Several civil rights groups, including the The Anti-Defamation League and the NAACP, are calling for an advertising boycott of Facebook on Wednesday, claiming the tech giant isn’t doing enough to weed out misinformation and “hate speech.”
The campaign launched with a full page ad in the Los Angeles Times. In it, the groups accuse CEO Mark Zuckerberg of allowing extremists to promote violence, thanks to Facebook’s laissez faire moderation policies in comparison to other tech companies. Facebook is also criticized for not taking action against President Trump’s recent comments on mail-in ballots, unlike Twitter, which added a fact-check notification to a few of the president’s tweets on the topic. On top of that, the groups claim Facebook isn’t doing enough to “protect” its black and Jewish users from vile comments.
“Could they protect and support Black users?” the ad said. “Could they call out Holocaust denial as hate? Could they help get out the vote? They absolutely could. But they are actively choosing not to do so.”
Along with the ADL and NAACP, the campaign is sponsored by Color of Change, Free Press, Common Sense and Sleeping Giants. The groups have asked for companies to avoid advertising on Facebook for all of July. The campaign also calls for Facebook to make a number of changes, including removing all ads it deems misinformation or hateful and adding live moderators who can help users dealing with harassment.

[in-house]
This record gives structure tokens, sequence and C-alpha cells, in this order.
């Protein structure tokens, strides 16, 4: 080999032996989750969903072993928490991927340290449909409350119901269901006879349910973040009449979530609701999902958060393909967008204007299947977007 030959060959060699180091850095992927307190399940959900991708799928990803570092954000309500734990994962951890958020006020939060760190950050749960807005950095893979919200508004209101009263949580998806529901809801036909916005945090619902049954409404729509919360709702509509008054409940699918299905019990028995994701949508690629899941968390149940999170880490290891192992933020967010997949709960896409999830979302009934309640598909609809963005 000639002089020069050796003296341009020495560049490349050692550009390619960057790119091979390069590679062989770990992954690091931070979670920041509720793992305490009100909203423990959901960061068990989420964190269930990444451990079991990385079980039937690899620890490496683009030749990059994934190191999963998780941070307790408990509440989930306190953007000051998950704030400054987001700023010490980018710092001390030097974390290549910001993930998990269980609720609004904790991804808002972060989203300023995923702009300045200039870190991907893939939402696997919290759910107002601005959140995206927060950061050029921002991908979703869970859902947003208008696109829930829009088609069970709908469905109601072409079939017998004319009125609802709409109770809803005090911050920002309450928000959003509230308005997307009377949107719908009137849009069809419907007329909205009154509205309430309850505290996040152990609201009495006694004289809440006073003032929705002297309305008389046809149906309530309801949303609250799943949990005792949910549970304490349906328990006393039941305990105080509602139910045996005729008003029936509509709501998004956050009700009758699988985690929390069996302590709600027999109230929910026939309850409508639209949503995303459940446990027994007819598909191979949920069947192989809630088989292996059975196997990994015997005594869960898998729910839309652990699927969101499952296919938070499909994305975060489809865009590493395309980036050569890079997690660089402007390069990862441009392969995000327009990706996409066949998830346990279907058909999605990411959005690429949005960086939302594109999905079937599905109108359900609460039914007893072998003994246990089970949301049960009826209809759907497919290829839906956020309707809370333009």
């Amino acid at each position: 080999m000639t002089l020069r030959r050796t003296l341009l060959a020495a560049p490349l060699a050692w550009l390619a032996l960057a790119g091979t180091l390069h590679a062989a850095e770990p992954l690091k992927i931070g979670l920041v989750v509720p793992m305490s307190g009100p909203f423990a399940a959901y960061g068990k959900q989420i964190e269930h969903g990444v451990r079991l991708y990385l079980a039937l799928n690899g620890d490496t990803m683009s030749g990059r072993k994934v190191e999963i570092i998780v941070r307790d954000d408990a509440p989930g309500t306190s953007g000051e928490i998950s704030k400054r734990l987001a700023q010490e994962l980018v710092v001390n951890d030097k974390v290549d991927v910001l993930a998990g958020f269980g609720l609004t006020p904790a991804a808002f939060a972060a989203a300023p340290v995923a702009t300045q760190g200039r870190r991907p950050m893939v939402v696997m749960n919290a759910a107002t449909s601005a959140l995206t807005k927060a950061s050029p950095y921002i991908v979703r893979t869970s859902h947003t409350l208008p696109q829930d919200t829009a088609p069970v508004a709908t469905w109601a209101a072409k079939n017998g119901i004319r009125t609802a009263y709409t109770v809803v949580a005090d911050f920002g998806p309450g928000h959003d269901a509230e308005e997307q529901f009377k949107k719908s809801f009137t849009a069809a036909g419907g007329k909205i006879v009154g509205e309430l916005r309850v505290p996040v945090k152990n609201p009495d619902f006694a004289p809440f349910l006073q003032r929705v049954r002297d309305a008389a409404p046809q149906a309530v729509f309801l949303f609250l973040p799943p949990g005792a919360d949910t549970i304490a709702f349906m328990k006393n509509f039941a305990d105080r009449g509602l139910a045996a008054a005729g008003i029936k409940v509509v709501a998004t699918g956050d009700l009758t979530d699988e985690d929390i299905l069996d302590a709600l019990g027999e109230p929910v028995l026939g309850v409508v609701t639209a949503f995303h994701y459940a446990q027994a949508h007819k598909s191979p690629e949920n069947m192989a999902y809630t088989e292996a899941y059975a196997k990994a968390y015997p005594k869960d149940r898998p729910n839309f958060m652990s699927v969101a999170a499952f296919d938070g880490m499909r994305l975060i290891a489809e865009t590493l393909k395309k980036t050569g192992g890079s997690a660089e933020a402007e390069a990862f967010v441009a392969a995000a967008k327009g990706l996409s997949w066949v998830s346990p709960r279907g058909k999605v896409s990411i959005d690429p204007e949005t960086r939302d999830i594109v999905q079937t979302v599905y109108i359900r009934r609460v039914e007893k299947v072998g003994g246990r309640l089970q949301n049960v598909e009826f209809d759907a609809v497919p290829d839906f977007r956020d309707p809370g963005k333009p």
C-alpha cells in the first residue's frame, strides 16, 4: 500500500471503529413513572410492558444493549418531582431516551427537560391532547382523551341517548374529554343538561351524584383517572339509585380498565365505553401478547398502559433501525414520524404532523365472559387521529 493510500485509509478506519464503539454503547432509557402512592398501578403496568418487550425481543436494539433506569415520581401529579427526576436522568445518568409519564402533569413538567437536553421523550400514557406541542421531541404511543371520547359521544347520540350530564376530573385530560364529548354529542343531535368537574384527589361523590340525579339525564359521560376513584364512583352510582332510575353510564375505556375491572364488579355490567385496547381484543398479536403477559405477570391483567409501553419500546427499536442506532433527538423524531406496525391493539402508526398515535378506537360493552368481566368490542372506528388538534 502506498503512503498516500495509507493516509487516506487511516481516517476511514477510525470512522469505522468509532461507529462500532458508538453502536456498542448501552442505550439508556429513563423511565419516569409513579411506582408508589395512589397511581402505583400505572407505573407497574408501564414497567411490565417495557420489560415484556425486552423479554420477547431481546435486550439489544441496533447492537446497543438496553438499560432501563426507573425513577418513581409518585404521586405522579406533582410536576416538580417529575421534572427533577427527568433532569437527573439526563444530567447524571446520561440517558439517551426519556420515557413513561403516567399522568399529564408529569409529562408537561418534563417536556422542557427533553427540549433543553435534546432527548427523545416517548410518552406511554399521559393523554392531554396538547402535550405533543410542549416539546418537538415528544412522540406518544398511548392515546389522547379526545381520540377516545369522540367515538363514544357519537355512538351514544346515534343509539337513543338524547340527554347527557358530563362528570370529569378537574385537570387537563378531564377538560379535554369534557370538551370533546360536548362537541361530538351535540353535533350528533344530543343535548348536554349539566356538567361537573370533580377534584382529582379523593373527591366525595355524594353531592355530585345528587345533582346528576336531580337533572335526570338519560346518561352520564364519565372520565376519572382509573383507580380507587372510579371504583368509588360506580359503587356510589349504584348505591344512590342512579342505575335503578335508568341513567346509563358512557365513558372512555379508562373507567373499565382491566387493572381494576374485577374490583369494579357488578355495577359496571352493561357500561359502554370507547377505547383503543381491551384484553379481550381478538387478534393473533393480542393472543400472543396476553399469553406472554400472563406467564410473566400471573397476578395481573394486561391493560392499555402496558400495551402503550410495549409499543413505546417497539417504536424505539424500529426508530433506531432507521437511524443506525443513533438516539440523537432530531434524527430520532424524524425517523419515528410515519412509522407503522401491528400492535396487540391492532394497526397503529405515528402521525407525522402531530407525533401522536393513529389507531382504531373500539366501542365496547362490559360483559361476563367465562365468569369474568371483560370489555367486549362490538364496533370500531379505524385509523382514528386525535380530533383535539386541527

“Let’s send Facebook a powerful message: Your profits will never be worth promoting hate, bigotry, racism, antisemitism and violence,” the ad continued.
Facebook and Zuckerberg have already faced a wave of criticism over the past few weeks for the company’s decision to not moderate the president’s account. Last week, Zuckerberg said he was “disgusted” by the president’s recent comments on protesting and rioting following the killing of George Floyd in Minneapolis. At the same time, Zuckerberg has defended his decision to leave the president’s account alone, unlike Snapchat and Twitter.
Overall, compared to other tech leaders, Zuckerberg has been more inclined to let politicians say what they want without having Facebook add qualifiers or notifications to their posts.
“I just believe strongly that Facebook shouldn’t be the arbiter of truth of everything that people say online,” Zuckerberg told Fox News last month. “Private companies probably shouldn’t be, especially these platform companies, shouldn’t be in the position of doing that.”
Zuckerberg had made similar comments multiple times last year, like when Facebook was skewered by many on the left, including Elizabeth Warren, for not fact-checking its political ads.